The Soviet Union fell more than thirty years ago, but the Cold War continues—at least, here in New Hampshire.
Merrimack County Superior Court is the site of the latest battle. Andru Volinsky filed a lawsuit there Monday, calling for the restoration of a state historical marker remembering Elizabeth Gurley Flynn, also known as “The Rebel Girl.”
The marker had been placed in response to a public request, in accordance with established process. After a review for historical accuracy and relevance, and a final OK of the wording, molten aluminum was poured into a mold, giving the marker its final, familiar, and iconic shape. On May 1st, workers for the state’s Department of Transportation placed it atop a pole at the corner of Court and Montgomery streets in Concord.
Arnie Alpert and Mary Lee Sargent stand before the Elizabeth Gurley Flynn Historical Marker. Installed, in accordance with the law, at the corner of Court and Montgomery streets in Concord, near Flynn’s birthplace, on May 1, 2023, it was subsequently and irregularly removed a fortnight later to accommodate certain political figures. Photo by Barbara Keshen.
A freakout immediately ensued.
The Union Leader’s Kevin Landrigan reported on May 3rd, “Executive Councilors David Wheeler, R-Milford, and Joseph Kenney, R-Wakefield, said the decision to place a marker about the life of Elizabeth Gurley Flynn in Concord was an insult to all veterans, and state officials should have blocked it in the first instance.
“‘Every man and woman who served in uniform as a Cold War warrior and our sisters and brothers, we do not support at all that this particular person gets a historic marker,’ said Kenney, a Gulf War veteran.” *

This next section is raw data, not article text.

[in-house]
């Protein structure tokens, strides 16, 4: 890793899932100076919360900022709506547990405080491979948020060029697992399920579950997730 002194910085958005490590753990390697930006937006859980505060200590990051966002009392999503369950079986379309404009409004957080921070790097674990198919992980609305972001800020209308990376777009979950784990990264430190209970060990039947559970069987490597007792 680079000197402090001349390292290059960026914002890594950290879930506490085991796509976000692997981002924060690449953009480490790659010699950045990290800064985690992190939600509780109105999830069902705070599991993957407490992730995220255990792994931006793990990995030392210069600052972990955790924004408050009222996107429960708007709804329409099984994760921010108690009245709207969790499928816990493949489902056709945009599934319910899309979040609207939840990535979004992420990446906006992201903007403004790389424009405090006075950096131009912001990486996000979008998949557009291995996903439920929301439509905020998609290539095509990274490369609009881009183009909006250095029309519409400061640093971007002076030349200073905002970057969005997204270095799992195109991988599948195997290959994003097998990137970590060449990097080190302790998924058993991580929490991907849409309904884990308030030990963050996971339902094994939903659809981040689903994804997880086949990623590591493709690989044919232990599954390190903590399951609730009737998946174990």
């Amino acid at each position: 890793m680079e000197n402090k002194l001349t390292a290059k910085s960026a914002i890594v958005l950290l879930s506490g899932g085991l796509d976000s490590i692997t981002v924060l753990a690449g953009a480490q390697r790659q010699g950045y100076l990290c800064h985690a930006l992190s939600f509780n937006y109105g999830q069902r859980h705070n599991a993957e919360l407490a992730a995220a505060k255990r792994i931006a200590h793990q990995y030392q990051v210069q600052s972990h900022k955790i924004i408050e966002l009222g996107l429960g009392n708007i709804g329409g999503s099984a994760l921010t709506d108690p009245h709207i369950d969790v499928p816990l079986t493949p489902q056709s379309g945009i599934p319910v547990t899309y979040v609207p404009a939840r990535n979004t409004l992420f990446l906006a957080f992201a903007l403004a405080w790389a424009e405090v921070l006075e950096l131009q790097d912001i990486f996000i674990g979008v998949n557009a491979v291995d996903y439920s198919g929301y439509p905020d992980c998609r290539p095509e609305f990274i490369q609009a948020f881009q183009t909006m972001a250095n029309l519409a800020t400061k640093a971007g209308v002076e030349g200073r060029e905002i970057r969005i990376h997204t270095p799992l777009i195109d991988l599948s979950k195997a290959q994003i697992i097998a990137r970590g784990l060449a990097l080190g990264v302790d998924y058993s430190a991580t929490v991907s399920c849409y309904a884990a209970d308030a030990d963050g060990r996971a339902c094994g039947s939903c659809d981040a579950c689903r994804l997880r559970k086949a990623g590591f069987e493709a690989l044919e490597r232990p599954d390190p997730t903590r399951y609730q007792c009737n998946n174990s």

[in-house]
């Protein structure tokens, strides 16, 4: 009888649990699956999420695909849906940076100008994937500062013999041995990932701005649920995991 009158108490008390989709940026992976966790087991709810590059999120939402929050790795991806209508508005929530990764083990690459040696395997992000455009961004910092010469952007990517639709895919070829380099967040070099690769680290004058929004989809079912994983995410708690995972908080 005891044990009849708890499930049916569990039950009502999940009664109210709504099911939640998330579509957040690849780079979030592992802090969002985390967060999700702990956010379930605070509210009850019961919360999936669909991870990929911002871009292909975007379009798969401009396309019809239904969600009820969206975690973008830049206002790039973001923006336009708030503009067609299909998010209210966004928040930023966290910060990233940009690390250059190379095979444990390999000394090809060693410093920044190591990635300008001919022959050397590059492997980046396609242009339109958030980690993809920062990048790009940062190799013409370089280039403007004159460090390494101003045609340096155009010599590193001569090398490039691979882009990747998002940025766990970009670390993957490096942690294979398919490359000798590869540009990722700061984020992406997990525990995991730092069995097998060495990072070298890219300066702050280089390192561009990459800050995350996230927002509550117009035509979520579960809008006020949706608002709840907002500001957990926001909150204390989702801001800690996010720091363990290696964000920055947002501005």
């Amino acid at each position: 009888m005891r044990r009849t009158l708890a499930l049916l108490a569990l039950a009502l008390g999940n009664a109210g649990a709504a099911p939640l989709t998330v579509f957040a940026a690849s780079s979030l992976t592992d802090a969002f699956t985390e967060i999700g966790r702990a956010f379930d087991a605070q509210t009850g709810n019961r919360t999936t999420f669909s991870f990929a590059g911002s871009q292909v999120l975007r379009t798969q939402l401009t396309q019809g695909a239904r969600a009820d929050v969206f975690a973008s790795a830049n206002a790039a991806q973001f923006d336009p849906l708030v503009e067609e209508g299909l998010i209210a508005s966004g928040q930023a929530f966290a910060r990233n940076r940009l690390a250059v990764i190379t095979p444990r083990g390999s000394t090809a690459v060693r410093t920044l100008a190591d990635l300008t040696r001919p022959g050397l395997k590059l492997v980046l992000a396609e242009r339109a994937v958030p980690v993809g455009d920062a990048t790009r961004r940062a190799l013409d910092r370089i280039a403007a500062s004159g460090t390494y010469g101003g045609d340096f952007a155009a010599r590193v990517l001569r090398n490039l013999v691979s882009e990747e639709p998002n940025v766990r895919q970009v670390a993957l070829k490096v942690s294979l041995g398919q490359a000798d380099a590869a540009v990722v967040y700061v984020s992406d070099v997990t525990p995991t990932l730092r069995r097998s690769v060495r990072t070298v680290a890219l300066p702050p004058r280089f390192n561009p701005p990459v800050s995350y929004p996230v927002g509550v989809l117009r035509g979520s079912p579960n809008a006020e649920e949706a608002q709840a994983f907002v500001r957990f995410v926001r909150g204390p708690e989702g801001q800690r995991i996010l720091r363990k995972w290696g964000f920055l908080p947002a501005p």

According to a press release sent by the plaintiffs, “two days after the Flynn marker was installed [Executive Councilor Joe Kenney] demanded it be removed. Governor Sununu agreed, and the marker was taken away by the Department of Transportation on May 15th upon the order of Sarah Stewart, Commissioner of the Department of Natural and Cultural Resources [DNCR], which includes the Division of Historical Resources.”
Wheeler, according to N.H. Public Radio, “called for the [Executive Council] to have final approval of all signs moving forward.” Carrying out such a power grab would presumably require passage of a bill in the legislature.
“The marker was illegally removed based on ideological considerations that fly in the face of the historical marker program’s purpose,” said Sargent, who taught American history for several decades at colleges and universities in the Midwest and in New Hampshire.
Further legal details were included in the press release, as follows:
“The case is filed at Merrimack County Superior Court as Case Number: 3127558.